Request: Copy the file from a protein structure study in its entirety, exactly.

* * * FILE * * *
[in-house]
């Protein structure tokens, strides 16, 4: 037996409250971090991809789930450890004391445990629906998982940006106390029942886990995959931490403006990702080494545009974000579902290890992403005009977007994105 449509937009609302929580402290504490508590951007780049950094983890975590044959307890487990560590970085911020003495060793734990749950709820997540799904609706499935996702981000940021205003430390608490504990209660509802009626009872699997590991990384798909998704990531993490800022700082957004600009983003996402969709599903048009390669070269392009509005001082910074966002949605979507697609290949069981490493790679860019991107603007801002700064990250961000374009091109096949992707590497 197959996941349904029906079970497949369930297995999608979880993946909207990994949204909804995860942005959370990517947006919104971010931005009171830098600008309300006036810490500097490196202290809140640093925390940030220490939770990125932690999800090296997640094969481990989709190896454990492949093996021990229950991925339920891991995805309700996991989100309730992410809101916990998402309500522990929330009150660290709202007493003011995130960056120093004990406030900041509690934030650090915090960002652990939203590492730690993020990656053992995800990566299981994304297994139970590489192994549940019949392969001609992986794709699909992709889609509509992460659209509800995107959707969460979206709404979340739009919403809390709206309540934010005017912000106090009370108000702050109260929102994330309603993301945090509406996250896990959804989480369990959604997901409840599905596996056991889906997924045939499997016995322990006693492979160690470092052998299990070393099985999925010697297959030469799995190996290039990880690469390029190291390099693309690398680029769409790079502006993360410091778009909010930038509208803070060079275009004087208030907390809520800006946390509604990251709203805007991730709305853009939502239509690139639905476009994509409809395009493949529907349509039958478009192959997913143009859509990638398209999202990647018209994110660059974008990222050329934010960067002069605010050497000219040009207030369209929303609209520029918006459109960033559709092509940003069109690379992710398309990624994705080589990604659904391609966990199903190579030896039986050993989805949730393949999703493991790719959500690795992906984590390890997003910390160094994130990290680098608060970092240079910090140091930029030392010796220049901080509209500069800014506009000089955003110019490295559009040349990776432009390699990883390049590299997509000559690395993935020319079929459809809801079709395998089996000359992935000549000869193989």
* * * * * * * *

[in-house]
């Protein structure tokens, strides 16, 4: 037996409250971090991809789930450890004391445990629906998982940006106390029942886990995959931490403006990702080494545009974000579902290890992403005009977007994105 449509937009609302929580402290504490508590951007780049950094983890975590044959307890487990560590970085911020003495060793734990749950709820997540799904609706499935996702981000940021205003430390608490504990209660509802009626009872699997590991990384798909998704990531993490800022700082957004600009983003996402969709599903048009390669070269392009509005001082910074966002949605979507697609290949069981490493790679860019991107603007801002700064990250961000374009091109096949992707590497 197959996941349904029906079970497949369930297995999608979880993946909207990994949204909804995860942005959370990517947006919104971010931005009171830098600008309300006036810490500097490196202290809140640093925390940030220490939770990125932690999800090296997640094969481990989709190896454990492949093996021990229950991925339920891991995805309700996991989100309730992410809101916990998402309500522990929330009150660290709202007493003011995130960056120093004990406030900041509690934030650090915090960002652990939203590492730690993020990656053992995800990566299981994304297994139970590489192994549940019949392969001609992986794709699909992709889609509509992460659209509800995107959707969460979206709404979340739009919403809390709206309540934010005017912000106090009370108000702050109260929102994330309603993301945090509406996250896990959804989480369990959604997901409840599905596996056991889906997924045939499997016995322990006693492979160690470092052998299990070393099985999925010697297959030469799995190996290039990880690469390029190291390099693309690398680029769409790079502006993360410091778009909010930038509208803070060079275009004087208030907390809520800006946390509604990251709203805007991730709305853009939502239509690139639905476009994509409809395009493949529907349509039958478009192959997913143009859509990638398209999202990647018209994110660059974008990222050329934010960067002069605010050497000219040009207030369209929303609209520029918006459109960033559709092509940003069109690379992710398309990624994705080589990604659904391609966990199903190579030896039986050993989805949730393949999703493991790719959500690795992906984590390890997003910390160094994130990290680098608060970092240079910090140091930029030392010796220049901080509209500069800014506009000089955003110019490295559009040349990776432009390699990883390049590299997509000559690395993935020319079929459809809801079709395998089996000359992935000549000869193989």